Saturday, June 16, 1990

Saul Levine

Politics & Vision

Eye Gallery (now closed)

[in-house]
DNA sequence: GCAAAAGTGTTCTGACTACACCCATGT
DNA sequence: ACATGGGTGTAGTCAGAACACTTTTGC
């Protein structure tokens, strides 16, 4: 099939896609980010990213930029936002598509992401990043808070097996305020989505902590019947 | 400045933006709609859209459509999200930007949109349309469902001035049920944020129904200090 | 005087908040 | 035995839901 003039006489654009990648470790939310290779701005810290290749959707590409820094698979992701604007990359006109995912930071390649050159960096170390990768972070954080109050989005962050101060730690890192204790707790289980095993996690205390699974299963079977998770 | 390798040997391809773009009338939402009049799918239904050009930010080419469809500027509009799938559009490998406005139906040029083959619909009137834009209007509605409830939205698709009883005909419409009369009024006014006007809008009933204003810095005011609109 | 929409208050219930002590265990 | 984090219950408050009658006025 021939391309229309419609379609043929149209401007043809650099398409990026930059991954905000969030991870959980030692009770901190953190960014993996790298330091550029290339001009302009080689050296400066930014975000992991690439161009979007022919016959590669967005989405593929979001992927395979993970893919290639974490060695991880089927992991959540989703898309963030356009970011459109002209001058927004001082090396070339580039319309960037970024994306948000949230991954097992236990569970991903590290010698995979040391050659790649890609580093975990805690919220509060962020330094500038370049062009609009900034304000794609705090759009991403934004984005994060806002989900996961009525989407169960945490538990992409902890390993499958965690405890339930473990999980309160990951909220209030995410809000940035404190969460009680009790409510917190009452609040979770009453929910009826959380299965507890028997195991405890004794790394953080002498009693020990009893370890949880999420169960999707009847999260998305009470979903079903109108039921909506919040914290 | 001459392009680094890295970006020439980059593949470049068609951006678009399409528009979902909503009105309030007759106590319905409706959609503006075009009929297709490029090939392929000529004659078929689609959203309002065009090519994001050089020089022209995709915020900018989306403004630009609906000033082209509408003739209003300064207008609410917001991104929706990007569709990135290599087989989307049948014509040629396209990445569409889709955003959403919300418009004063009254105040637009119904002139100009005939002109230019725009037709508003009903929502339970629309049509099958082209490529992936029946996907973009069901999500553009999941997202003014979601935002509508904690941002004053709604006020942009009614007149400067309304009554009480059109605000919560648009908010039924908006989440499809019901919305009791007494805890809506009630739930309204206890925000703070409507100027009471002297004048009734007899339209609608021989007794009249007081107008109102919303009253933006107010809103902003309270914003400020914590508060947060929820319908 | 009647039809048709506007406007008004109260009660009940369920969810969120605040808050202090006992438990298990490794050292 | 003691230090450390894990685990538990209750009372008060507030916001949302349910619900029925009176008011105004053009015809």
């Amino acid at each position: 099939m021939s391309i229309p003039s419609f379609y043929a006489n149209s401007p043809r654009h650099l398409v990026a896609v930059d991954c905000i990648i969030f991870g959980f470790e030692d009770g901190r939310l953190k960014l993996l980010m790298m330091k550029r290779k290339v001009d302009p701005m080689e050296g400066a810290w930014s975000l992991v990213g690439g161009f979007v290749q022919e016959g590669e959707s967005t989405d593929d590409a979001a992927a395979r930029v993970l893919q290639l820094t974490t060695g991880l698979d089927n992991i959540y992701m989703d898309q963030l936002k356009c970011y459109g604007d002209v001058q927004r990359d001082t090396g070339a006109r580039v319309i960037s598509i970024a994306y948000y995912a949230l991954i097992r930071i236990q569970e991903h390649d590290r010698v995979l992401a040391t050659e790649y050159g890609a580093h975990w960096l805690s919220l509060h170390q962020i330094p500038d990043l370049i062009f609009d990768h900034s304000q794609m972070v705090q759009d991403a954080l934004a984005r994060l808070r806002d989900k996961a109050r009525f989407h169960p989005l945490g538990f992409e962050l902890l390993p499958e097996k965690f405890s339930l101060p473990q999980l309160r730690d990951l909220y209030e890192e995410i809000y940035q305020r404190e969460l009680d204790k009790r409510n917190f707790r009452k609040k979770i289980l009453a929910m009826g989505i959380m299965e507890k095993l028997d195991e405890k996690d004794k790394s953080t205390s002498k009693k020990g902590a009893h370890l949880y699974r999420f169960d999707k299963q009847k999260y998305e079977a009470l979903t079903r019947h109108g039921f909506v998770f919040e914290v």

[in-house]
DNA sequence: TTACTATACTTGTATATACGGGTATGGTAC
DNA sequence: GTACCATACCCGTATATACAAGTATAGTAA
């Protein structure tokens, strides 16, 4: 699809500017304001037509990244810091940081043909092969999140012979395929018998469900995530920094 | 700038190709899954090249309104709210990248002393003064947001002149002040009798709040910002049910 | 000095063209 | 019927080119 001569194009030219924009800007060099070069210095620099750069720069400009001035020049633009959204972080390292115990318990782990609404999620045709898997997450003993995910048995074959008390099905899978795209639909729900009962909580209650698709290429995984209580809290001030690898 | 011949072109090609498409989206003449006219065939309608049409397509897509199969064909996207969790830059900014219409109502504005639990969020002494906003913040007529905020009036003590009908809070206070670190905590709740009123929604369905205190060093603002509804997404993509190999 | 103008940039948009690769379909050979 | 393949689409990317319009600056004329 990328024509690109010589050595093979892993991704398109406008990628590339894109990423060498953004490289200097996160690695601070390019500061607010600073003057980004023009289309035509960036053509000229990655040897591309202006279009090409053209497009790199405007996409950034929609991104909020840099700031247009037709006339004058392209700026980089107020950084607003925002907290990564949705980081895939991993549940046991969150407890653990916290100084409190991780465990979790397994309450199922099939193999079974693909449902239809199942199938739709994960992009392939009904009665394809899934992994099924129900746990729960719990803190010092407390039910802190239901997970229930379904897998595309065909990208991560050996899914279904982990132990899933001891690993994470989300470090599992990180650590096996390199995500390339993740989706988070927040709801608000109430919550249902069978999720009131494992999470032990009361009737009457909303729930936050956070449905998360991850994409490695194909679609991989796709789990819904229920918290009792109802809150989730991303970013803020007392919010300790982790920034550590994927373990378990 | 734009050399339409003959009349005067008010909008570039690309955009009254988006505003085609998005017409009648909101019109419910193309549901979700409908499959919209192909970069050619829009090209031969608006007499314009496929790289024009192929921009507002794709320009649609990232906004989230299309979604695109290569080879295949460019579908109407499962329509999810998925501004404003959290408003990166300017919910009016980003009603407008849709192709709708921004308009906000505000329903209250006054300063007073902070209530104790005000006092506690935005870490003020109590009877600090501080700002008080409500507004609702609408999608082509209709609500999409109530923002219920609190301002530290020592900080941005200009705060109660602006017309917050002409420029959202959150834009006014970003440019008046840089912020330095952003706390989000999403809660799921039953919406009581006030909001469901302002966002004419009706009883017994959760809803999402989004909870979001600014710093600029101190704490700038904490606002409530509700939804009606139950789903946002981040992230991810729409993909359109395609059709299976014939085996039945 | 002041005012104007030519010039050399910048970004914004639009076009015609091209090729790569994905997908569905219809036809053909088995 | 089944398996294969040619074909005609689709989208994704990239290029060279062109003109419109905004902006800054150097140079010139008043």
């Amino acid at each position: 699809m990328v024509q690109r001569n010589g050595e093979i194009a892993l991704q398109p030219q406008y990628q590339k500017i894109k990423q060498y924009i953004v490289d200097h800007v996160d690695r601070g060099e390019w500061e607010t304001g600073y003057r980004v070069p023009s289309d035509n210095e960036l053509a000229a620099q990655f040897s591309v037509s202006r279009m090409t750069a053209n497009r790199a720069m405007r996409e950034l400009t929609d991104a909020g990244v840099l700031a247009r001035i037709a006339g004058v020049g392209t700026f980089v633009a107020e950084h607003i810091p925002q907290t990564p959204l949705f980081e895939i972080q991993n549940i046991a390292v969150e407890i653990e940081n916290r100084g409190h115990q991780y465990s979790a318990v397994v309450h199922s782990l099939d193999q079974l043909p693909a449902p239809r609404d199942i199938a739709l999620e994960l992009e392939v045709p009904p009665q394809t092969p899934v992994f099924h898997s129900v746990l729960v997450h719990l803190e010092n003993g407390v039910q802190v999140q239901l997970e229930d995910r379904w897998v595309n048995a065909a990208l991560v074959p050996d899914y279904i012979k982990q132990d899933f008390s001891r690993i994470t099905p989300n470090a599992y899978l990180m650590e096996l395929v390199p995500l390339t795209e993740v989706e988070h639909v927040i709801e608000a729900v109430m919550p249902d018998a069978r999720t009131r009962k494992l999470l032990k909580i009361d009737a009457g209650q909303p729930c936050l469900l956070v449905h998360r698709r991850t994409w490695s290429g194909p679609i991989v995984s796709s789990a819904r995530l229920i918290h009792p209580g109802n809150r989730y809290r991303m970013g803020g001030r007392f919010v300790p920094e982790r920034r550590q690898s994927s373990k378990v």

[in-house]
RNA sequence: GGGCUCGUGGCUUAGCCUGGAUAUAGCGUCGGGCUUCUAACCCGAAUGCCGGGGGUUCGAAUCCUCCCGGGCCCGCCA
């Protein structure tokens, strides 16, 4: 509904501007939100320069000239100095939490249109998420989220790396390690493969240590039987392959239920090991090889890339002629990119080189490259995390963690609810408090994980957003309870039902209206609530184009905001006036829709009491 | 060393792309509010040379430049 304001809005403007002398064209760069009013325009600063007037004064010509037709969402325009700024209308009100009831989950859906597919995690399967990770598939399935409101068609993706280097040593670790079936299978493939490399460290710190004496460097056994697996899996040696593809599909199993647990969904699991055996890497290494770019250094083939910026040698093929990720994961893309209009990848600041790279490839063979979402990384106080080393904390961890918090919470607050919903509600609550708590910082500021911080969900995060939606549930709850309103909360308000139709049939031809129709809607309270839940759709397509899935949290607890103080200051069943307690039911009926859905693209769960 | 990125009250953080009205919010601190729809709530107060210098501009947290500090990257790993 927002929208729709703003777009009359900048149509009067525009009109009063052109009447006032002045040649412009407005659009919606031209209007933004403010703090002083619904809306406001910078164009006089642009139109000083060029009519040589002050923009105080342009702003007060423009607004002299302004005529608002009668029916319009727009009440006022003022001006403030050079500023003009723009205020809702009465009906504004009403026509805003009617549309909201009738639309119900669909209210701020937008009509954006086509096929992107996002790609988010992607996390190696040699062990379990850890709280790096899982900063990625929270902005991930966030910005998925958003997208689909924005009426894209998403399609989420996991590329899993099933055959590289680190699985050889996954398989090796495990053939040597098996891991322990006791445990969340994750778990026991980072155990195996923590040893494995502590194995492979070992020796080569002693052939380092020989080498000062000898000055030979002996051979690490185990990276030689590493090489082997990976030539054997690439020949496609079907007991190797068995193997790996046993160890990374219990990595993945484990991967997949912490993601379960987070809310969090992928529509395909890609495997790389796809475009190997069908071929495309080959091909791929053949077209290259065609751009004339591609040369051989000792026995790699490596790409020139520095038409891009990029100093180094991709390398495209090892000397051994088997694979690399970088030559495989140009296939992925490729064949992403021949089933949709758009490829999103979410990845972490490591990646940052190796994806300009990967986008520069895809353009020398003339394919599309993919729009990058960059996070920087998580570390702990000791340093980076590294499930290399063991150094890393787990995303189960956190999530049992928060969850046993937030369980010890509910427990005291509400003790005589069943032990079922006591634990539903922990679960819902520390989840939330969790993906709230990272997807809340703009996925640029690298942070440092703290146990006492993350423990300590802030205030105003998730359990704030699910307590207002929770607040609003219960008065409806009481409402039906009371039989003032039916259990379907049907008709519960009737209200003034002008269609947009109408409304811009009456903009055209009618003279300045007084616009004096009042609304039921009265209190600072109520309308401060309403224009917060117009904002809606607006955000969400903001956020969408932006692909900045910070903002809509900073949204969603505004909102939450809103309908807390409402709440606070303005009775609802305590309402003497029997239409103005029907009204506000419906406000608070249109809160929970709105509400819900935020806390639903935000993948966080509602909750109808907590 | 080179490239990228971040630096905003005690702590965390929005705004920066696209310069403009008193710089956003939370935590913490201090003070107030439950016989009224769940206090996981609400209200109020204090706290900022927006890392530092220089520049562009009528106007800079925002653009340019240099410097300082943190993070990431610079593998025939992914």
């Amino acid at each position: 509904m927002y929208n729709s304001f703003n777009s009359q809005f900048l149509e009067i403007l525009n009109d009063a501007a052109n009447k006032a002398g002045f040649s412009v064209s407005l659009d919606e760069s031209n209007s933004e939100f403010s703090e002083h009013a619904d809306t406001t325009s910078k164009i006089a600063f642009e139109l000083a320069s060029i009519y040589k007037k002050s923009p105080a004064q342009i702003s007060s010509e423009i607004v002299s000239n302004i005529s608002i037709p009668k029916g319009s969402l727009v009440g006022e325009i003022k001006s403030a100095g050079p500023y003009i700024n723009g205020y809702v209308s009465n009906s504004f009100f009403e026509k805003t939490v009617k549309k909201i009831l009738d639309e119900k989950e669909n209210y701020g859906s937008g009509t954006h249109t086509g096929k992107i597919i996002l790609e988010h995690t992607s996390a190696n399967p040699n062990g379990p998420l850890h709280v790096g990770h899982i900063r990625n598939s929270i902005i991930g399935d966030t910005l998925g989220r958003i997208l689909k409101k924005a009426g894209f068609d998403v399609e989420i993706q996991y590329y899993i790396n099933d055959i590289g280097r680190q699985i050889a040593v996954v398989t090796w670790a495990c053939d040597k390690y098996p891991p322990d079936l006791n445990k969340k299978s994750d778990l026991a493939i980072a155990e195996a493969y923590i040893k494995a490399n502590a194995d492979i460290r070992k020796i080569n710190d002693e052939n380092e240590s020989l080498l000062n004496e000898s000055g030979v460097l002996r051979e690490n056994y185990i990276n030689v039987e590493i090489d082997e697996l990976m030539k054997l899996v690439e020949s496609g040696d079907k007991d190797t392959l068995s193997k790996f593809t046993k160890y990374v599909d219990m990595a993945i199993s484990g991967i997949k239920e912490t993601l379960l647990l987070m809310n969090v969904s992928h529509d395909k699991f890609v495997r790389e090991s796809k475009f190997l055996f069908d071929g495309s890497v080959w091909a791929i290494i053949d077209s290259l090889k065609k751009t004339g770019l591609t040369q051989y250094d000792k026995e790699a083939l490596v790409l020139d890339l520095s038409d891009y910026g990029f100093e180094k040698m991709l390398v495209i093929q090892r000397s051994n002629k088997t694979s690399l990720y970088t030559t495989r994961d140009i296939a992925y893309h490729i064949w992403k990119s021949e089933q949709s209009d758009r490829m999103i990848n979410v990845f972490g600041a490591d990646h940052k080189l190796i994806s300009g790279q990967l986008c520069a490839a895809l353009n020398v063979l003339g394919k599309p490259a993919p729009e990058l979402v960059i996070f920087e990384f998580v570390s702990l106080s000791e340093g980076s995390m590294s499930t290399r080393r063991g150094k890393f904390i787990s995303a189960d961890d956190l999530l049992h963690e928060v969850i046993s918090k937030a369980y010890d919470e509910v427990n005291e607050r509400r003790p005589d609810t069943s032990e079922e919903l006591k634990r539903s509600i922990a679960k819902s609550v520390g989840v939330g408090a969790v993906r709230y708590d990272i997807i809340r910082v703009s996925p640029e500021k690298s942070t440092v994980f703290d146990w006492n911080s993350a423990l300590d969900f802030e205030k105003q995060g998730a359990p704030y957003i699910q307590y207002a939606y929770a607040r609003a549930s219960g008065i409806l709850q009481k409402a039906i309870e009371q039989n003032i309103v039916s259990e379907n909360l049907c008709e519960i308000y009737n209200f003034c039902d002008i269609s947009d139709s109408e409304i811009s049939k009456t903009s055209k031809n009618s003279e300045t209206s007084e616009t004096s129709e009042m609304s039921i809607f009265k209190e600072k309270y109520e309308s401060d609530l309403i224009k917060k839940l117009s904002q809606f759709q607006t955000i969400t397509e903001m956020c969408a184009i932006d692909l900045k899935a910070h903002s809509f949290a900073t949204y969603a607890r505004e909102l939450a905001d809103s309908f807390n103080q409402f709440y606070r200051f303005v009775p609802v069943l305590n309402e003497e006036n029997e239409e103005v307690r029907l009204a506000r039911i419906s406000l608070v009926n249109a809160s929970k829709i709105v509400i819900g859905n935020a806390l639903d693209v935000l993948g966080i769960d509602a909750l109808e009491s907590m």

Boston filmmaker Saul Levine returns to San Francisco for the first time since 1984 with a major new film, Notes After Long Silence (1989). Levine’s body of regular and super-8mm films spans nearly 25 years, and is one of the most singular achievements of the American avantgarde. Uncompromising in content and as personal expression, Levine’s films confront the viewer with a radical experience few other films can match. Tonight’s overview of his work includes: Notes After Long Silence, “This angry topical riff on post-’68 America at first feels disjointed, arcane….Then the edits come faster and grow abrasive, the images more pointed…. A startling companion piece to Born on the Fourth of July, it’s also an anti-heroic corrective to Oliver Stone’s mythic posturing…” (Manhola Dargis, Village Voice); The Big Stick (1967/73); New Left Note (1968/82); Raps and Chants, Part 1 (1981); A Brennan Soll Columbusn’s Medina (1976/84). Total time: 78 minutes.